This Week In Washington
On Monday at an event hosted by American Enterprise Institute (AEI), Senate education committee chairman Lamar Alexander (R-TN) outlined his agenda for reauthorizing the Higher Education Act (HEA). Senator Alexander’s top priorities are to simplify the Free Application for Federal Student Aid, to simplify student loan repayment options and to hold schools accountable for program-level student loan repayment rates. Asked multiple times about possible reforms to graduate student lending, Senator Alexander redirected the discussion to college affordability and did not speak to specific reforms to graduate student borrowing.
Senator Alexander expressed his commitment to passing a reauthorization bill by the end of 2019, which he said could be achieved by compiling bipartisan bills that have already been considered into a single piece of legislation. His stated goal is to report that legislation out of committee by spring and have the full Senate consider it this summer. From there, the Senate would conference its bill with one passed out of the House, which may look substantially different.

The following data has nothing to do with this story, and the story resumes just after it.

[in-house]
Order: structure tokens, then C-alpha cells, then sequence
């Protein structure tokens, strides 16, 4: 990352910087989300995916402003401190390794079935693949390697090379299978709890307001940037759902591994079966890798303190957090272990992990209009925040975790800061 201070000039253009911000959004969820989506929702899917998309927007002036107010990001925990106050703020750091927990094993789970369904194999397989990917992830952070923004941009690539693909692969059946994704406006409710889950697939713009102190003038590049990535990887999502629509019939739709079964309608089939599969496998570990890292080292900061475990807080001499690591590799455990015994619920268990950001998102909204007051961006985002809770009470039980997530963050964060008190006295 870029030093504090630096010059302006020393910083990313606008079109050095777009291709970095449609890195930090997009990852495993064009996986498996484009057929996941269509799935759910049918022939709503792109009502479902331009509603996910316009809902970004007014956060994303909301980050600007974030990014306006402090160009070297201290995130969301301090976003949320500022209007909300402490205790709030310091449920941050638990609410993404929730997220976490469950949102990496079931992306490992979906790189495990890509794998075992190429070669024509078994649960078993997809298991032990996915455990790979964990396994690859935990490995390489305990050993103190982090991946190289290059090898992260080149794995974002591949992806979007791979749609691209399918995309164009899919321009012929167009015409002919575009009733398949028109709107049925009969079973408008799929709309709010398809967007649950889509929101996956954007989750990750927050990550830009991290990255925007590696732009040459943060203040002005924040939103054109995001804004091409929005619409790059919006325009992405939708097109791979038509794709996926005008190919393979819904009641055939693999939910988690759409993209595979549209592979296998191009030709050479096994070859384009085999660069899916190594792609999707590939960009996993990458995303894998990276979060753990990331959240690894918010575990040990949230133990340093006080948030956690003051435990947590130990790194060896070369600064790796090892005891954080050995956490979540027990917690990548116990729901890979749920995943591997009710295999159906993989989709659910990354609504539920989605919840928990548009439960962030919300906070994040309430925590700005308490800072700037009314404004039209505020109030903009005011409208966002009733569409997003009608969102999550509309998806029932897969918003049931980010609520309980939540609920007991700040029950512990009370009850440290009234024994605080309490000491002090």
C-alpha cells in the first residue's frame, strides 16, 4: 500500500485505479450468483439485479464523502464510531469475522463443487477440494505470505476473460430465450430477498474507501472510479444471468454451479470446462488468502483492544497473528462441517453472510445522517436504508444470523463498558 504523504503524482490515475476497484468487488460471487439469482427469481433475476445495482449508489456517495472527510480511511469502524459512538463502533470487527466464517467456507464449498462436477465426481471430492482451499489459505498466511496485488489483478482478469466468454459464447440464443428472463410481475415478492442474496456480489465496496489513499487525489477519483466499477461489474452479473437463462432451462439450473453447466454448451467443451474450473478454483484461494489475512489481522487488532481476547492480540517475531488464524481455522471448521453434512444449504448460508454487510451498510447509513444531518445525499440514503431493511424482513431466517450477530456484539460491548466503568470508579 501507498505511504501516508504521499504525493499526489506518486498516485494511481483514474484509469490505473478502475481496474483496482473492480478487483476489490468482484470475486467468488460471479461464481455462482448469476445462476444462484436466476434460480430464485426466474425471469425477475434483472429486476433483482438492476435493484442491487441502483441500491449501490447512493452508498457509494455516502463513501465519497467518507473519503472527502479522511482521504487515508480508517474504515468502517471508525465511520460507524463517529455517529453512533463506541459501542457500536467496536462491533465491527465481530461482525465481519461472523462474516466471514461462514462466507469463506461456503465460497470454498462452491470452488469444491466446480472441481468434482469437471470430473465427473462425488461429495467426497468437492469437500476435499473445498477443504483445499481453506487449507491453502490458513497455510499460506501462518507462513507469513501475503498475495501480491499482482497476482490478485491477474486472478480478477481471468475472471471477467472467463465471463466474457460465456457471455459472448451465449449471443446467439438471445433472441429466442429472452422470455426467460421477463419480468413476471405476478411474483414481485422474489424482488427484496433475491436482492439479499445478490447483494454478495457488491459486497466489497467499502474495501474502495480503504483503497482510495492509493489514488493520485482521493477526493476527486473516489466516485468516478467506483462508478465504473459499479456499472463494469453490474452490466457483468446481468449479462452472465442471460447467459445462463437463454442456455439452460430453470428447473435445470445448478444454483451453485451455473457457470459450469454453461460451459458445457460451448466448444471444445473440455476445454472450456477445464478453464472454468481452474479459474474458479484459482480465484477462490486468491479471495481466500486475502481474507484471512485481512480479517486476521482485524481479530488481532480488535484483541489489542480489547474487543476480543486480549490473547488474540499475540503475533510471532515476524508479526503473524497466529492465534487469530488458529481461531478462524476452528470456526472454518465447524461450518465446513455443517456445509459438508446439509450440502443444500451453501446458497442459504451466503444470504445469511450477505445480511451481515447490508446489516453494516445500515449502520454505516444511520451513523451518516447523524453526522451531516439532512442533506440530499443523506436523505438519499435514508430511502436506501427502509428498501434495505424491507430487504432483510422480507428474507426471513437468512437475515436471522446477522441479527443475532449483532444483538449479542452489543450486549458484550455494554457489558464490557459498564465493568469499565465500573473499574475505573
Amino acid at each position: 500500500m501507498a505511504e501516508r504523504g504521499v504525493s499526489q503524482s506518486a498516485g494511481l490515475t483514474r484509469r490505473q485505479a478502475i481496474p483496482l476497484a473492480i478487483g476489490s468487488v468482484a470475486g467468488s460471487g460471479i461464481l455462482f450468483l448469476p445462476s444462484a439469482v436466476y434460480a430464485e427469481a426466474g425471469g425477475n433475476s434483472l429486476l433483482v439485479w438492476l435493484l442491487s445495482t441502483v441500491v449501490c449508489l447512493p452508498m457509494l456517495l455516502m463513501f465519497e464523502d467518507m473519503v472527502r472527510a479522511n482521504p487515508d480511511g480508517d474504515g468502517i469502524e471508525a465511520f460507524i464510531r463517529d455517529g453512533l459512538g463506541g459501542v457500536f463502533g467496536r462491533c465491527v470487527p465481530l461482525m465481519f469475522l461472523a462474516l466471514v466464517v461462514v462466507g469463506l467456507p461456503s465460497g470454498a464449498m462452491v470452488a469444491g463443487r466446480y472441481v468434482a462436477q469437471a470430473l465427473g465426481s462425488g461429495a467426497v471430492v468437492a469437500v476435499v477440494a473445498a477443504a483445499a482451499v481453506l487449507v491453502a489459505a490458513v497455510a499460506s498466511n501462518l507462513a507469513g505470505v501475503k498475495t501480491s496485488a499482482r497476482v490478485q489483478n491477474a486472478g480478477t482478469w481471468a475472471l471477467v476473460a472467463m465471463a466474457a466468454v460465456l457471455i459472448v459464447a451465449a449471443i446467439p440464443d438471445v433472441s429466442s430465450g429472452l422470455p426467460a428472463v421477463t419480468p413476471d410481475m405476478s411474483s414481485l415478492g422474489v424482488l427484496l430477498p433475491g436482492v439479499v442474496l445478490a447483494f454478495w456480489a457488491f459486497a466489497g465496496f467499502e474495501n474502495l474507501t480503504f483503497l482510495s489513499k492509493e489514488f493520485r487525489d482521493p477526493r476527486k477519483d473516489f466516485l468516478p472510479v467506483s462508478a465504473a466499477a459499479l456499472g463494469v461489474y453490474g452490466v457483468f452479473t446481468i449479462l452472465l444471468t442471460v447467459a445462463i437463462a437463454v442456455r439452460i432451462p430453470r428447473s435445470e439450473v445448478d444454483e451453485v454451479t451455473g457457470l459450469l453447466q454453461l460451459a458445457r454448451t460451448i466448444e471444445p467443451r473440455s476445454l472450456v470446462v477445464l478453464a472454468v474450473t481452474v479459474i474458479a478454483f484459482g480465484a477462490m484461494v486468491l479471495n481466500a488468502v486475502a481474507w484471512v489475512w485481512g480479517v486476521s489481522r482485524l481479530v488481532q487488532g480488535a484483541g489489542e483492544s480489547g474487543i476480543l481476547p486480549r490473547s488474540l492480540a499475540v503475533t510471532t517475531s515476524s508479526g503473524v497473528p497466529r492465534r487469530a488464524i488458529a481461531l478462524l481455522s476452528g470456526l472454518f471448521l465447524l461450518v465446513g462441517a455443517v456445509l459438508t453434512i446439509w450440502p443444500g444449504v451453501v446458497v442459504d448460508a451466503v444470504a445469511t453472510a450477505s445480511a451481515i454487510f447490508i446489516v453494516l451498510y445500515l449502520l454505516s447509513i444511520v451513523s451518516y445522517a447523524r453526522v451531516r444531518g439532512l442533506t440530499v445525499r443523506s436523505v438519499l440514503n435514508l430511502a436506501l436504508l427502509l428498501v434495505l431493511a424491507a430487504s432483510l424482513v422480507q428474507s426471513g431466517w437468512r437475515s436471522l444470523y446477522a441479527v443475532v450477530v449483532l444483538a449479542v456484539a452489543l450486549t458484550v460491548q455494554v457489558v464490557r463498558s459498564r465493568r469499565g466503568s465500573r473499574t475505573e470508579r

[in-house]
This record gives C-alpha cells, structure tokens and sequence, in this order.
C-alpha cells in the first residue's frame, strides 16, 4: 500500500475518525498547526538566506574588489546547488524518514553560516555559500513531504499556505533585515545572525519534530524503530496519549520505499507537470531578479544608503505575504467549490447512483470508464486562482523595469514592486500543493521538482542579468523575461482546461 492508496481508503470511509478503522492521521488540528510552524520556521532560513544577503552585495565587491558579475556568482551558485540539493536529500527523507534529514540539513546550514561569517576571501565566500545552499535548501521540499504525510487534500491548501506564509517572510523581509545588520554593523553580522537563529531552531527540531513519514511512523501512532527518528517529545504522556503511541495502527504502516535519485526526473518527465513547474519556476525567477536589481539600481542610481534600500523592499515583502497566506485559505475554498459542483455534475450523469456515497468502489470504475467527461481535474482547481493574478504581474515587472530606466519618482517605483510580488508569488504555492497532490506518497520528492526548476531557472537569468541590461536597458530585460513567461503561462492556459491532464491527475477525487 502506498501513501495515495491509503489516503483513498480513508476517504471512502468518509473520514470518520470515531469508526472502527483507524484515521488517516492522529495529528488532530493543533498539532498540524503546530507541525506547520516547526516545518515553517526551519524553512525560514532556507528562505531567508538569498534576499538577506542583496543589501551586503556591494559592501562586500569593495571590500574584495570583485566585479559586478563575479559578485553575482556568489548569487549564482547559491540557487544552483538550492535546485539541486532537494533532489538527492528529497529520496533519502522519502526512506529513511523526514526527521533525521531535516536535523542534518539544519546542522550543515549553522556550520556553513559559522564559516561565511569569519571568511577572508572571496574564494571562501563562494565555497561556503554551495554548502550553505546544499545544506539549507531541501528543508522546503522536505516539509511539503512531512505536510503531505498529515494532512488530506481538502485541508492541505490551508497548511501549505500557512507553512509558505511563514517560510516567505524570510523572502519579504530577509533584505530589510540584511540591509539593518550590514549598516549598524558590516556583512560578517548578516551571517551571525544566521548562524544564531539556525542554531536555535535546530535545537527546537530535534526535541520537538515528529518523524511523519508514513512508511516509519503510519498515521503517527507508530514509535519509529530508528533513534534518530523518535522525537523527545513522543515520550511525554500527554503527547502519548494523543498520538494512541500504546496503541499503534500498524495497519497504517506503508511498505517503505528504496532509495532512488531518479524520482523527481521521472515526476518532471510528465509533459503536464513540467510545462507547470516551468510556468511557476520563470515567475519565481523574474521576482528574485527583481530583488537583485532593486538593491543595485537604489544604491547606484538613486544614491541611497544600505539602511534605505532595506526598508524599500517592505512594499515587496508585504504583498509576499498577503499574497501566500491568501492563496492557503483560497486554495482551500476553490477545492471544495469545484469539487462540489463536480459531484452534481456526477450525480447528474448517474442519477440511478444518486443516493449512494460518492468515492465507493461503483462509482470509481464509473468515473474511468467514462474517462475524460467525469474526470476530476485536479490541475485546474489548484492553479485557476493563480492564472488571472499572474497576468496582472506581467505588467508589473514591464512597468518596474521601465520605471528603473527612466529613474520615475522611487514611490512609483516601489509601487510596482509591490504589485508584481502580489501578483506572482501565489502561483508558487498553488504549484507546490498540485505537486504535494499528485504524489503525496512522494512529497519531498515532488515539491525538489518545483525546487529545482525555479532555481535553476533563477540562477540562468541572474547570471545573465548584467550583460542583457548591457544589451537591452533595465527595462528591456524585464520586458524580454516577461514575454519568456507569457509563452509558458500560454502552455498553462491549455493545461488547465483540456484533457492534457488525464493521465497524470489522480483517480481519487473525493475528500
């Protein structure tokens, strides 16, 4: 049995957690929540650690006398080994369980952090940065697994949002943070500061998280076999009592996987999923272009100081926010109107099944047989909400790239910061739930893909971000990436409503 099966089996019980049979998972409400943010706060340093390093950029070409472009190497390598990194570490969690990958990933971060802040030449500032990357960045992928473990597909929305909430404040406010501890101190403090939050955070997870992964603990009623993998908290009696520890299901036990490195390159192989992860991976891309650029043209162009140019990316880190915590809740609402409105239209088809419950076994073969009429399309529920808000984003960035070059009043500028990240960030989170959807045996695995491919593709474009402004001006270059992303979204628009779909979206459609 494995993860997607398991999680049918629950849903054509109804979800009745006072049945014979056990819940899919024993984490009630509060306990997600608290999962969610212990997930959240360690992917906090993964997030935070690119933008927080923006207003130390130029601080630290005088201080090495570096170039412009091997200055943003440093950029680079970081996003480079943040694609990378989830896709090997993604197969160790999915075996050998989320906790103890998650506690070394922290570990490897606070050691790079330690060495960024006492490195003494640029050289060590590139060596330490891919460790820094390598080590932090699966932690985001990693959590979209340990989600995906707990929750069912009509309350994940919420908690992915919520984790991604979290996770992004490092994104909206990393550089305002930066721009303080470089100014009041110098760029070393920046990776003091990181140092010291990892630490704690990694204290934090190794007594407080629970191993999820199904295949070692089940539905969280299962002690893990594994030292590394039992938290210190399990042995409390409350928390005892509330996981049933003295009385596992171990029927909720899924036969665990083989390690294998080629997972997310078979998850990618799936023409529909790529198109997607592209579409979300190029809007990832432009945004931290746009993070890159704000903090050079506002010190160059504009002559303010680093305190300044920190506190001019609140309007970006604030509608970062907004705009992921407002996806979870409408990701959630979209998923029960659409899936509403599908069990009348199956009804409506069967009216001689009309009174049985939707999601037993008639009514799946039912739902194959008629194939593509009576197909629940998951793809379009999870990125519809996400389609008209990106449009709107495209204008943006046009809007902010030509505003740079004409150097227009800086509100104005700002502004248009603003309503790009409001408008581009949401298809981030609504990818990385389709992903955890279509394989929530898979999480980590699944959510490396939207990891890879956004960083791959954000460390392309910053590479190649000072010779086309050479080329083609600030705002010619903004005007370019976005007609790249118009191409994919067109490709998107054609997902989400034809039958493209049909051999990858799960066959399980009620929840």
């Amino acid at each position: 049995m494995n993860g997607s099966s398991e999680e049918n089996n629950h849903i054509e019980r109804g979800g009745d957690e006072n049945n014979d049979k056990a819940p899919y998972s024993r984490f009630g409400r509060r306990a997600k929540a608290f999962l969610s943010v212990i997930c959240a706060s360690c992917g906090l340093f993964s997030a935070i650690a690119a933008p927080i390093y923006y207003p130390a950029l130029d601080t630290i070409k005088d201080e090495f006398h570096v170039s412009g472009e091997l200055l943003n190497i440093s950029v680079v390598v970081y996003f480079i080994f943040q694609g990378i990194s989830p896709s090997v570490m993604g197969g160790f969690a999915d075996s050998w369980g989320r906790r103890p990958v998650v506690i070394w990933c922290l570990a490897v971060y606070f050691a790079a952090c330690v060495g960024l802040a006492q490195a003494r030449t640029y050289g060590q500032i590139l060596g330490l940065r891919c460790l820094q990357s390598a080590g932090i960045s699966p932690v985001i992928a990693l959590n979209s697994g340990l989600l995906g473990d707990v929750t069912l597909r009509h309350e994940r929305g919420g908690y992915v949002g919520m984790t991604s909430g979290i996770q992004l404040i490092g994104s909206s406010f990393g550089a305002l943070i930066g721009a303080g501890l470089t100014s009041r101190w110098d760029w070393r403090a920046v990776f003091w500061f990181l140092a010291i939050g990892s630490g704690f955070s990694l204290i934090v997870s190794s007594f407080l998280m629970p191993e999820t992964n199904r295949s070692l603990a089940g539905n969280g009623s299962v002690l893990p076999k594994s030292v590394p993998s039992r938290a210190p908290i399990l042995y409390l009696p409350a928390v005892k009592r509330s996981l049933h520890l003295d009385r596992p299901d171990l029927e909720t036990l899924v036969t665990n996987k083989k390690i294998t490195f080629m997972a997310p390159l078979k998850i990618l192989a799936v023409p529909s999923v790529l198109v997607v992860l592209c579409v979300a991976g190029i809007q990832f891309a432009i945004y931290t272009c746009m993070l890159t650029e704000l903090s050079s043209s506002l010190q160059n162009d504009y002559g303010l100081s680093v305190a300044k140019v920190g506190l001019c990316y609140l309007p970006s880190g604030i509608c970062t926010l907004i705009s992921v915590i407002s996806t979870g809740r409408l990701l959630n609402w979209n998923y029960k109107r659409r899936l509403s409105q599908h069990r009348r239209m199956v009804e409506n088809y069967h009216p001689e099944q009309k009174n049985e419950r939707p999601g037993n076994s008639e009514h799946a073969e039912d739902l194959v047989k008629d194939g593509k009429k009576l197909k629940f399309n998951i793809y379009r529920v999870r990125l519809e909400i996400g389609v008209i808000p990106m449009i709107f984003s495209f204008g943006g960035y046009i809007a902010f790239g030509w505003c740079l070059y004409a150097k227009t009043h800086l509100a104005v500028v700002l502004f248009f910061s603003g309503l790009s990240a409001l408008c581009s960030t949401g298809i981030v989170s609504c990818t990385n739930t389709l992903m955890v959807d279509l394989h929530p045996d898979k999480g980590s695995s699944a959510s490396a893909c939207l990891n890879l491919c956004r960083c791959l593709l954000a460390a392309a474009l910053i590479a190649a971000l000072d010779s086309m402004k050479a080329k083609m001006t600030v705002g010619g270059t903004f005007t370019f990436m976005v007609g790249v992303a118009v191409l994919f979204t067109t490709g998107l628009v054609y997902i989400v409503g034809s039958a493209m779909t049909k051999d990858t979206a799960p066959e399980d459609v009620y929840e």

On Thursday at an event hosted by Inside Higher Ed, Senator Alexander reviewed his three HEA priorities and reiterated his commitment to reauthorizing HEA this year. Representative Bobby Scott (D-VA), chair of the House education committee, also expressed a willingness to reauthorize HEA but noted there are large policy differences between Democrats and Republicans about higher education. Chairman Scott said the House is not interested in only making small changes on which there is consensus, but that a rewrite would need to be comprehensive. Chairman Scott also stated his belief that the federal student loan program should not make a profit and that perhaps even more subsidies should be provided to students. He also hinted that there could be ways to push accreditors to help lower the cost of institutions' programs. Neither chairman addressed graduate or professional school or students directly.
In his second State of the Union address, President Trump did not mention higher education. However, Stacey Abrams, 2018 Democratic nominee for governor of Georgia, in the Democratic response called on the administration to “face the crippling effect of educational loans” and “invest what is necessary to unleash the power of America's greatest minds.”
News You Can Use
The Wall Street Journal reports that older Americans who borrowed to finance both their own and their children’s educations are struggling with student loan debt. Borrowers in their 60s saw the biggest increase in student loan debt between 2010 and 2017, compared to other age groups.
No relevant bills were recently introduced for consideration by the 116th Congress (2019-2020).